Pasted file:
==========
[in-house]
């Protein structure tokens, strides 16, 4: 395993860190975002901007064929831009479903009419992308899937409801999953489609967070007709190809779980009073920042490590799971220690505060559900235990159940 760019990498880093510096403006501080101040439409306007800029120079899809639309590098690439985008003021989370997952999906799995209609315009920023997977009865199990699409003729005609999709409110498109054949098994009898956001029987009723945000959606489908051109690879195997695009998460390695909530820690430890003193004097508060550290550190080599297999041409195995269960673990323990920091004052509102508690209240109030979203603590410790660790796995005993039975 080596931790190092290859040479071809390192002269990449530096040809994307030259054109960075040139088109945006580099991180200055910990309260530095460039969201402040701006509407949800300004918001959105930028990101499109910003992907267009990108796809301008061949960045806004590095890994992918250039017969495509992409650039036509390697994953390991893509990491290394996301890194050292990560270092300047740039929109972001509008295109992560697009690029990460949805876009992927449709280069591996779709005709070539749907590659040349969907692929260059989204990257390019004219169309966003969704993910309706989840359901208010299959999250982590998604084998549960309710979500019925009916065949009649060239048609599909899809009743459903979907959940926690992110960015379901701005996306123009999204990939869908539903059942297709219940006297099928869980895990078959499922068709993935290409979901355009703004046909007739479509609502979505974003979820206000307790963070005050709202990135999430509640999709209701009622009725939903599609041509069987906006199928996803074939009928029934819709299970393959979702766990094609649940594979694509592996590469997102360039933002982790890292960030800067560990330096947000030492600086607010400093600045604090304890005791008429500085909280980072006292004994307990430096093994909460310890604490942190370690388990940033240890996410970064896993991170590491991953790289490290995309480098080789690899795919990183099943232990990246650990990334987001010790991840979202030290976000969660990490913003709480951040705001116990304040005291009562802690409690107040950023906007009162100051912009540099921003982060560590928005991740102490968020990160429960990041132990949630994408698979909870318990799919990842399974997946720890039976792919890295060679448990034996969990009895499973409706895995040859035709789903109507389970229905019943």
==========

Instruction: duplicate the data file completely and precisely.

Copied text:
[in-house]
């Protein structure tokens, strides 16, 4: 395993860190975002901007064929831009479903009419992308899937409801999953489609967070007709190809779980009073920042490590799971220690505060559900235990159940 760019990498880093510096403006501080101040439409306007800029120079899809639309590098690439985008003021989370997952999906799995209609315009920023997977009865199990699409003729005609999709409110498109054949098994009898956001029987009723945000959606489908051109690879195997695009998460390695909530820690430890003193004097508060550290550190080599297999041409195995269960673990323990920091004052509102508690209240109030979203603590410790660790796995005993039975 080596931790190092290859040479071809390192002269990449530096040809994307030259054109960075040139088109945006580099991180200055910990309260530095460039969201402040701006509407949800300004918001959105930028990101499109910003992907267009990108796809301008061949960045806004590095890994992918250039017969495509992409650039036509390697994953390991893509990491290394996301890194050292990560270092300047740039929109972001509008295109992560697009690029990460949805876009992927449709280069591996779709005709070539749907590659040349969907692929260059989204990257390019004219169309966003969704993910309706989840359901208010299959999250982590998604084998549960309710979500019925009916065949009649060239048609599909899809009743459903979907959940926690992110960015379901701005996306123009999204990939869908539903059942297709219940006297099928869980895990078959499922068709993935290409979901355009703004046909007739479509609502979505974003979820206000307790963070005050709202990135999430509640999709209701009622009725939903599609041509069987906006199928996803074939009928029934819709299970393959979702766990094609649940594979694509592996590469997102360039933002982790890292960030800067560990330096947000030492600086607010400093600045604090304890005791008429500085909280980072006292004994307990430096093994909460310890604490942190370690388990940033240890996410970064896993991170590491991953790289490290995309480098080789690899795919990183099943232990990246650990990334987001010790991840979202030290976000969660990490913003709480951040705001116990304040005291009562802690409690107040950023906007009162100051912009540099921003982060560590928005991740102490968020990160429960990041132990949630994408698979909870318990799919990842399974997946720890039976792919890295060679448990034996969990009895499973409706895995040859035709789903109507389970229905019943």